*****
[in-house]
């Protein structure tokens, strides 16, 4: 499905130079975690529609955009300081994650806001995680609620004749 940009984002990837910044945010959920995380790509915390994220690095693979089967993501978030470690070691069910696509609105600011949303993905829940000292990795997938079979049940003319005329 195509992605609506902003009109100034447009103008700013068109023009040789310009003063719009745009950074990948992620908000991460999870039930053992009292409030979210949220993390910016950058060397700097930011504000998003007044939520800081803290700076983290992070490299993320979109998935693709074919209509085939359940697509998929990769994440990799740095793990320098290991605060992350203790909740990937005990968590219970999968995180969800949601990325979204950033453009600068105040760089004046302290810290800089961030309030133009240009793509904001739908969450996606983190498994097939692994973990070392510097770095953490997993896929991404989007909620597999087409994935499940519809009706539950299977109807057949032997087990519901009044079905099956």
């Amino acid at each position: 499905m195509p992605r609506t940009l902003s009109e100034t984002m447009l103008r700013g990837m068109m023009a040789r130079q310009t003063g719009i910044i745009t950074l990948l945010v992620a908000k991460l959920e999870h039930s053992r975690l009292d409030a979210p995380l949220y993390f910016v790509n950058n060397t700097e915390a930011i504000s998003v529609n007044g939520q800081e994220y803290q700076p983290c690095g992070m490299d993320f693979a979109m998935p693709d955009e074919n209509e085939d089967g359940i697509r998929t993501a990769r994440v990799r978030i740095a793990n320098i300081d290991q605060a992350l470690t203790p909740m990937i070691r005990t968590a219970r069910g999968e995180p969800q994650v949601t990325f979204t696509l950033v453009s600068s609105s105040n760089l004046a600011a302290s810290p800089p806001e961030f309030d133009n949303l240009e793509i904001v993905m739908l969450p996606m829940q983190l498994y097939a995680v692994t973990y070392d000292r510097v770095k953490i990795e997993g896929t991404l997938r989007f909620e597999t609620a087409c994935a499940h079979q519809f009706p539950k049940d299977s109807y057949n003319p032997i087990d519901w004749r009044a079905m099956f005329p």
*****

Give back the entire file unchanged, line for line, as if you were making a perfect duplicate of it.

[in-house]
């Protein structure tokens, strides 16, 4: 499905130079975690529609955009300081994650806001995680609620004749 940009984002990837910044945010959920995380790509915390994220690095693979089967993501978030470690070691069910696509609105600011949303993905829940000292990795997938079979049940003319005329 195509992605609506902003009109100034447009103008700013068109023009040789310009003063719009745009950074990948992620908000991460999870039930053992009292409030979210949220993390910016950058060397700097930011504000998003007044939520800081803290700076983290992070490299993320979109998935693709074919209509085939359940697509998929990769994440990799740095793990320098290991605060992350203790909740990937005990968590219970999968995180969800949601990325979204950033453009600068105040760089004046302290810290800089961030309030133009240009793509904001739908969450996606983190498994097939692994973990070392510097770095953490997993896929991404989007909620597999087409994935499940519809009706539950299977109807057949032997087990519901009044079905099956």
């Amino acid at each position: 499905m195509p992605r609506t940009l902003s009109e100034t984002m447009l103008r700013g990837m068109m023009a040789r130079q310009t003063g719009i910044i745009t950074l990948l945010v992620a908000k991460l959920e999870h039930s053992r975690l009292d409030a979210p995380l949220y993390f910016v790509n950058n060397t700097e915390a930011i504000s998003v529609n007044g939520q800081e994220y803290q700076p983290c690095g992070m490299d993320f693979a979109m998935p693709d955009e074919n209509e085939d089967g359940i697509r998929t993501a990769r994440v990799r978030i740095a793990n320098i300081d290991q605060a992350l470690t203790p909740m990937i070691r005990t968590a219970r069910g999968e995180p969800q994650v949601t990325f979204t696509l950033v453009s600068s609105s105040n760089l004046a600011a302290s810290p800089p806001e961030f309030d133009n949303l240009e793509i904001v993905m739908l969450p996606m829940q983190l498994y097939a995680v692994t973990y070392d000292r510097v770095k953490i990795e997993g896929t991404l997938r989007f909620e597999t609620a087409c994935a499940h079979q519809f009706p539950k049940d299977s109807y057949n003319p032997i087990d519901w004749r009044a079905m099956f005329p």